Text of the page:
Current position of the SSV Robert C. Seamans. Click on the vessel to view position history. Use the tools, top right, to change the map style or view data layers. Dates and times use GMT (Greenwich Mean Time).
SEA Currents: SSV Robert C. Seamans
July 08, 2018
The student blogs begin!
16° 37.117’ N 160° 08.678’ W
Ship’s Heading & Speed
200° @ 6.60 kn
Mostly sunny with clouds along the horizon
Brian Desrosiers here to kick off our student-written blog posts. Currently, we are three days underway and are making great time. Adjusting to life at sea has been a cumbersome task. Irregular sleep patterns, only seeing water as far as the eye can see, and sea sickness are all things that we have to get used to. Luckily for me, I seem to have escaped the sea sickness curse (no medication necessary) and have won the price of a Dunkin iced coffee in the process, thanks Makaila. Unfortunately, others have not been so lucky and are continuing in "making their donations to Poseidon". As we sail towards the Phoenix Islands, a wealth of knowledge is being transferred from brilliant minds to us, the students. At times it can seem overwhelming and the thought of getting a few hours sleep, even if it's in the middle of the day, is what seems like the only thing that keeps us moving. However, we all know how amazing and unique this experience is and take every task and hardship with a smile and an optimistic mindset longing for the day when we finally get to see one of Earth's last undisturbed marine habitats.
Last night was my first dawn watch taking place from 01:00 to 07:00. This has been by far my favorite experience thus far. After being woken up at the earliest hours of the morning, we headed on deck to survey the scene and take over from the night watch. What we saw was incredible. Looking up at the night sky felt like I was dreaming. Having spent the majority of my last few years living in the beautiful city of Boston, being able to see the stars encompass the whole night sky only ending at the horizon was breathtaking. The Milky Way, stars, and planets that I had never seen before faintly lit up the deck and a sudden peacefulness fell over me as I looked out at the waves gently rolling across the seascape. I felt like this is exactly where I am supposed to be. However, the coolest part wasn't what you saw when you looked up; it was when you looked down. In the wake of the Robert C. Seamans was thousands of bioluminescent plankton. The sea seemed to sparkle almost as much as the sky. This is a phenomenon that I have only heard about and I cannot put into words how beautiful it looked. As the watch came to an end, we were treated to the faint glow of the sun on the horizon and the relief of the next watch. As C watch descended below to grab a quick breakfast before collapsing in bed, we took a brief moment to think and talk about how truly lucky we are to have this experience and how much we are looking forward to continuing this adventure.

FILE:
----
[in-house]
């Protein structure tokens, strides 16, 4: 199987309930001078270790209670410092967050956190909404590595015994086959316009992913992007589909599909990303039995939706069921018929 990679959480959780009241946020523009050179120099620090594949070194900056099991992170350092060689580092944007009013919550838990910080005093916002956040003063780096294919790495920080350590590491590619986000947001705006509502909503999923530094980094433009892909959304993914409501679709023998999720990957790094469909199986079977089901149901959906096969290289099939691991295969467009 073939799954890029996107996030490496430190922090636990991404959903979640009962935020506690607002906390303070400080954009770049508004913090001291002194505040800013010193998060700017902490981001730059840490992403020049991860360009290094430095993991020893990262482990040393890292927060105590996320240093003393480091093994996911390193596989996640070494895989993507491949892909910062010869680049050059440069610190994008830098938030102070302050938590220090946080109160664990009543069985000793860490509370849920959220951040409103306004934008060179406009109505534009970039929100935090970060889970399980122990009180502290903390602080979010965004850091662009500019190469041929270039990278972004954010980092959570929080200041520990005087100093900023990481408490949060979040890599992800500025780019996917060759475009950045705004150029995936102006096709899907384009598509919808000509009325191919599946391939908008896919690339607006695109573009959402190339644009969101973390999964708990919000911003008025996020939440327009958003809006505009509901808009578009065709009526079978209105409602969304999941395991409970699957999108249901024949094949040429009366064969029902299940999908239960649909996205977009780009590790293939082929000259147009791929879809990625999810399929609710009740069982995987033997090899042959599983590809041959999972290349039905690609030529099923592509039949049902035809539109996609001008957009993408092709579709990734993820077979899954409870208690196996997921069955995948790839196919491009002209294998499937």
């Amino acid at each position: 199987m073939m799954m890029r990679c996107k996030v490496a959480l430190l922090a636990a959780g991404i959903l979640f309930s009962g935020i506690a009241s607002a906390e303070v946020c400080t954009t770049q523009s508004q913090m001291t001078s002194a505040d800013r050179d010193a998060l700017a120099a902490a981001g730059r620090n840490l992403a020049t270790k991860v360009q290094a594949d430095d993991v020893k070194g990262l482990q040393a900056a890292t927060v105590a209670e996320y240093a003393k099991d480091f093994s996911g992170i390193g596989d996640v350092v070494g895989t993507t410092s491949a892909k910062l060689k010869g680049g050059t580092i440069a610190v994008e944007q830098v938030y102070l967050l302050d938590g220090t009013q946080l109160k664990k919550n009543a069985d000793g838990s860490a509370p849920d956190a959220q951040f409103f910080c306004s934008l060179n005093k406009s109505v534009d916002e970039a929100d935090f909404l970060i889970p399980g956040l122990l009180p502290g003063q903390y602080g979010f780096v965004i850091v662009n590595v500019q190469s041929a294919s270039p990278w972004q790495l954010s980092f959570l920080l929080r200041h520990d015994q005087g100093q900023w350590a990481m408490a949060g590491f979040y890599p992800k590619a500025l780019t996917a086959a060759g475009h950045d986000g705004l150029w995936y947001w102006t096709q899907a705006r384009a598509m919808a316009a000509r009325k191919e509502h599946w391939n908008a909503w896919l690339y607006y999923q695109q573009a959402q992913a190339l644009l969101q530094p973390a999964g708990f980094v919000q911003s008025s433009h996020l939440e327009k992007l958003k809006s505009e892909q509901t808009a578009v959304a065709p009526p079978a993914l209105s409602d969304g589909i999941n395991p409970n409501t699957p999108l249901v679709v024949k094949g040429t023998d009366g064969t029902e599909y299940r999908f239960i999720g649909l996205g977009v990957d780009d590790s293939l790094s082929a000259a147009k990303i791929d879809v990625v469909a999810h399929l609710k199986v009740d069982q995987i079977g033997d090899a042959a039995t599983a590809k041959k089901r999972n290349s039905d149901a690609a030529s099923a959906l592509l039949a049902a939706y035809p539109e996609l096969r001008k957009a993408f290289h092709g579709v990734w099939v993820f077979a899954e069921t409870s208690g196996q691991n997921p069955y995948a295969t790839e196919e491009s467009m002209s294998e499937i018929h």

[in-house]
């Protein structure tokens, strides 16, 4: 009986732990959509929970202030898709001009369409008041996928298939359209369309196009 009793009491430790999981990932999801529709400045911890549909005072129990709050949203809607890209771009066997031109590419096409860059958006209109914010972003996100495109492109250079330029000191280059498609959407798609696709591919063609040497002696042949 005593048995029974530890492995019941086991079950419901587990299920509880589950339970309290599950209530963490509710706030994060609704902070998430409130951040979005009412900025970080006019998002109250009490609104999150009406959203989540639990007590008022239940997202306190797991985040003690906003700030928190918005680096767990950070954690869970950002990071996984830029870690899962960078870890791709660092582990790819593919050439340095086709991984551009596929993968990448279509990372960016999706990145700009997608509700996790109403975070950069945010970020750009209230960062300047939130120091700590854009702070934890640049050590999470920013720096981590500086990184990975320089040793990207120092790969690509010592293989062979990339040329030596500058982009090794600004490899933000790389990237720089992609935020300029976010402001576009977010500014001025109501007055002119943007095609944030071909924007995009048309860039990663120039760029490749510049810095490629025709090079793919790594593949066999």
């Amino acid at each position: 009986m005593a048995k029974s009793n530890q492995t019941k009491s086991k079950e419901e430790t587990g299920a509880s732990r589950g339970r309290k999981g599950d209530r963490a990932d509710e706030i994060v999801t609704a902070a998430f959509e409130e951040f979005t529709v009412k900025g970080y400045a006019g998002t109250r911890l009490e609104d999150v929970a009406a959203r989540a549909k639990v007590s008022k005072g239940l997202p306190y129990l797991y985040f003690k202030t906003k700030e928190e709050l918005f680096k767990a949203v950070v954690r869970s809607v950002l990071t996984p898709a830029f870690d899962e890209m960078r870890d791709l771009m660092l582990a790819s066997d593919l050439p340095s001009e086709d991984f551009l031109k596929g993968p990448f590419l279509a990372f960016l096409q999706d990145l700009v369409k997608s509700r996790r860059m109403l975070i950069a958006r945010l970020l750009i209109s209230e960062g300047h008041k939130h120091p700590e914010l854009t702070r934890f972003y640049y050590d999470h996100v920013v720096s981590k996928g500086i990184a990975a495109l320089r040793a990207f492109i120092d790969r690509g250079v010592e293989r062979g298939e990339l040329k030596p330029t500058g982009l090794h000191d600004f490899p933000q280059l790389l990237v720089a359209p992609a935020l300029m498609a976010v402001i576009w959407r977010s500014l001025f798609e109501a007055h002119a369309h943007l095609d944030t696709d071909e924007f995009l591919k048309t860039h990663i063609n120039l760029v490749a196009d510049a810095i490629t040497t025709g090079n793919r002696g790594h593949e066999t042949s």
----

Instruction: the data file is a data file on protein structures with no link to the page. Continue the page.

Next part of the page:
It is currently 16:20 and I have a long night watch ahead of me so I need to go try and steal a few hours of sleep. I look forward to you all following along with our adventure and am excited for you to here from the perspectives of other students. If I'm lucky, I'll be able to write more blogs to share my experiences! Best wishes to everyone in the outside world and we will all see you soon!
Brian Desrosiers, C Watch, Northeastern University
Shoutouts: To my loved ones; I miss you all incredibly. Mom and Dad, don't worry about me, I am having a wicked good time and am making smart and safe decisions as you always tell me to. To my brother Peter: good luck at starting your first "real" job and sleep easy knowing that while you're beginning the rest of your life I am out here having the experience of a lifetime. Finally, to my girlfriend Melanie: I miss you incredibly and hope
that you love your new co-op! I look forward to hearing about your trip to Europe and can't wait to talk to you again 37 short days. Don't forget the weekly challenges! I love you. I love all of you.